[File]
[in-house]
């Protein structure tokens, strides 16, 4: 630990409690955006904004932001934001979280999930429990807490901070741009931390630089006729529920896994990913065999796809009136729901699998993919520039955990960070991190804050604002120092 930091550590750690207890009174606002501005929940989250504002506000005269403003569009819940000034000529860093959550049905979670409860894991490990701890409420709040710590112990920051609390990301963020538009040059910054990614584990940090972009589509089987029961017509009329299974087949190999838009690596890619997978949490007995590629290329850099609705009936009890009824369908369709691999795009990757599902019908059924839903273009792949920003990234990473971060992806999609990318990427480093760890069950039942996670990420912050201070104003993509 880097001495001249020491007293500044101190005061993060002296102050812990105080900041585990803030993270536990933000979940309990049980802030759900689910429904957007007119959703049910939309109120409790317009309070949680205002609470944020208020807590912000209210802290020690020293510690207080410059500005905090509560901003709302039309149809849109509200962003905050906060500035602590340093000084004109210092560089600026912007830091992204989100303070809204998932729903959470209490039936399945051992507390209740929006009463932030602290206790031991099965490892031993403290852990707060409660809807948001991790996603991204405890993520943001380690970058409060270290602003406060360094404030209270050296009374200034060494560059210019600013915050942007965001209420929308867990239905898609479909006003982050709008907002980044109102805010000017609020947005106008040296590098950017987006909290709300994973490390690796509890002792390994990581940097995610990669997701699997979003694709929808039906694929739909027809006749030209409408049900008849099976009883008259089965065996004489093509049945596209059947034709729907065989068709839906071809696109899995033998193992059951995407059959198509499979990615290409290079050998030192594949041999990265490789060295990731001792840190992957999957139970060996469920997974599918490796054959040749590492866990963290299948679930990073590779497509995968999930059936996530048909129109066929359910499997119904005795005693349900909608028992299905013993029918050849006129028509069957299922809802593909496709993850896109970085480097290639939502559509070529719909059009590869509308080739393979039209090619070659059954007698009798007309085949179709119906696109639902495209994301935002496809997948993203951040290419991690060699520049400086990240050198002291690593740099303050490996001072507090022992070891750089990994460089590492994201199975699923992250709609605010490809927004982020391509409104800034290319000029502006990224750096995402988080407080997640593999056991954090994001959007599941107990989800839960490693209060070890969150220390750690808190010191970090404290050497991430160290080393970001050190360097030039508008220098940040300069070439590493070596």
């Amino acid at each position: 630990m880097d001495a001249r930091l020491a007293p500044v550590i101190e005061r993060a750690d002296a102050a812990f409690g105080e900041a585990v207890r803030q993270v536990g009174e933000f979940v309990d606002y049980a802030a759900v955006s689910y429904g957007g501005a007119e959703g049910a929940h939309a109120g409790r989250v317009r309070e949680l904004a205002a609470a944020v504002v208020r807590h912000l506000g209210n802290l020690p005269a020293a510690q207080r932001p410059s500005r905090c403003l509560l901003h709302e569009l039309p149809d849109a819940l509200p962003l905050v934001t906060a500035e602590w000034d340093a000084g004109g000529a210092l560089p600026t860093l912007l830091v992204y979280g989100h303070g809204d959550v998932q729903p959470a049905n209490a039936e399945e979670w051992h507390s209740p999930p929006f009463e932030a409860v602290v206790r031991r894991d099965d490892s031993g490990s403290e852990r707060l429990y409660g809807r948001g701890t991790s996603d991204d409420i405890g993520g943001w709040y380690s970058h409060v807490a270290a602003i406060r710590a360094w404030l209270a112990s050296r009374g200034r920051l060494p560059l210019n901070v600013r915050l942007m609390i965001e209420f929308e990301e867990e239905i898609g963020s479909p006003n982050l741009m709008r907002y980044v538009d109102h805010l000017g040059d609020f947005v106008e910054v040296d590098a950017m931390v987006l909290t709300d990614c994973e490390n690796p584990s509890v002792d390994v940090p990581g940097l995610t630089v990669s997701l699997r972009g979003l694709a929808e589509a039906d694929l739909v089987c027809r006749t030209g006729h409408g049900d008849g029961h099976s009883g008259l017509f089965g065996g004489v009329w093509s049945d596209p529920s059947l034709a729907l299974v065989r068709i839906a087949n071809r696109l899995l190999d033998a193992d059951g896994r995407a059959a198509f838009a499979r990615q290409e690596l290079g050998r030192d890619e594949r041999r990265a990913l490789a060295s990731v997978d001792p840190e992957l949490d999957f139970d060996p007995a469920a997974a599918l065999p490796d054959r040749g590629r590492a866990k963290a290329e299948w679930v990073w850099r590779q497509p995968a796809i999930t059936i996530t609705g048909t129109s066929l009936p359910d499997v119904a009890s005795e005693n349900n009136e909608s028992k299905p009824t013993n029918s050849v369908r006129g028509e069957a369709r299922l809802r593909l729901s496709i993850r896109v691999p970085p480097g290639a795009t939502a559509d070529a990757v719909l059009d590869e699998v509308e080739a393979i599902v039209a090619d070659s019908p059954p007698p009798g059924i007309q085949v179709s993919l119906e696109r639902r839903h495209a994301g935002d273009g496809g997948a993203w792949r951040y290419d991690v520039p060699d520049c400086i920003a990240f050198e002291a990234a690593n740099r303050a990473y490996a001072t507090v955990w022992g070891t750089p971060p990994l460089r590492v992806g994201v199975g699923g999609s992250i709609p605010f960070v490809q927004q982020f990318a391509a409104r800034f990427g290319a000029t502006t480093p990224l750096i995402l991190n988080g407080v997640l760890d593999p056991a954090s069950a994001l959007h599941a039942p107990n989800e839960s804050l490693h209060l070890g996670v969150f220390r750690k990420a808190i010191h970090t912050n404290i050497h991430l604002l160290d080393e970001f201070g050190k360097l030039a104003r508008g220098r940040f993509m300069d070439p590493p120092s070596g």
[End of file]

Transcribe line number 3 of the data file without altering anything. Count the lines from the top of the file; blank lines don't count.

């Amino acid at each position: 630990m880097d001495a001249r930091l020491a007293p500044v550590i101190e005061r993060a750690d002296a102050a812990f409690g105080e900041a585990v207890r803030q993270v536990g009174e933000f979940v309990d606002y049980a802030a759900v955006s689910y429904g957007g501005a007119e959703g049910a929940h939309a109120g409790r989250v317009r309070e949680l904004a205002a609470a944020v504002v208020r807590h912000l506000g209210n802290l020690p005269a020293a510690q207080r932001p410059s500005r905090c403003l509560l901003h709302e569009l039309p149809d849109a819940l509200p962003l905050v934001t906060a500035e602590w000034d340093a000084g004109g000529a210092l560089p600026t860093l912007l830091v992204y979280g989100h303070g809204d959550v998932q729903p959470a049905n209490a039936e399945e979670w051992h507390s209740p999930p929006f009463e932030a409860v602290v206790r031991r894991d099965d490892s031993g490990s403290e852990r707060l429990y409660g809807r948001g701890t991790s996603d991204d409420i405890g993520g943001w709040y380690s970058h409060v807490a270290a602003i406060r710590a360094w404030l209270a112990s050296r009374g200034r920051l060494p560059l210019n901070v600013r915050l942007m609390i965001e209420f929308e990301e867990e239905i898609g963020s479909p006003n982050l741009m709008r907002y980044v538009d109102h805010l000017g040059d609020f947005v106008e910054v040296d590098a950017m931390v987006l909290t709300d990614c994973e490390n690796p584990s509890v002792d390994v940090p990581g940097l995610t630089v990669s997701l699997r972009g979003l694709a929808e589509a039906d694929l739909v089987c027809r006749t030209g006729h409408g049900d008849g029961h099976s009883g008259l017509f089965g065996g004489v009329w093509s049945d596209p529920s059947l034709a729907l299974v065989r068709i839906a087949n071809r696109l899995l190999d033998a193992d059951g896994r995407a059959a198509f838009a499979r990615q290409e690596l290079g050998r030192d890619e594949r041999r990265a990913l490789a060295s990731v997978d001792p840190e992957l949490d999957f139970d060996p007995a469920a997974a599918l065999p490796d054959r040749g590629r590492a866990k963290a290329e299948w679930v990073w850099r590779q497509p995968a796809i999930t059936i996530t609705g048909t129109s066929l009936p359910d499997v119904a009890s005795e005693n349900n009136e909608s028992k299905p009824t013993n029918s050849v369908r006129g028509e069957a369709r299922l809802r593909l729901s496709i993850r896109v691999p970085p480097g290639a795009t939502a559509d070529a990757v719909l059009d590869e699998v509308e080739a393979i599902v039209a090619d070659s019908p059954p007698p009798g059924i007309q085949v179709s993919l119906e696109r639902r839903h495209a994301g935002d273009g496809g997948a993203w792949r951040y290419d991690v520039p060699d520049c400086i920003a990240f050198e002291a990234a690593n740099r303050a990473y490996a001072t507090v955990w022992g070891t750089p971060p990994l460089r590492v992806g994201v199975g699923g999609s992250i709609p605010f960070v490809q927004q982020f990318a391509a409104r800034f990427g290319a000029t502006t480093p990224l750096i995402l991190n988080g407080v997640l760890d593999p056991a954090s069950a994001l959007h599941a039942p107990n989800e839960s804050l490693h209060l070890g996670v969150f220390r750690k990420a808190i010191h970090t912050n404290i050497h991430l604002l160290d080393e970001f201070g050190k360097l030039a104003r508008g220098r940040f993509m300069d070439p590493p120092s070596g």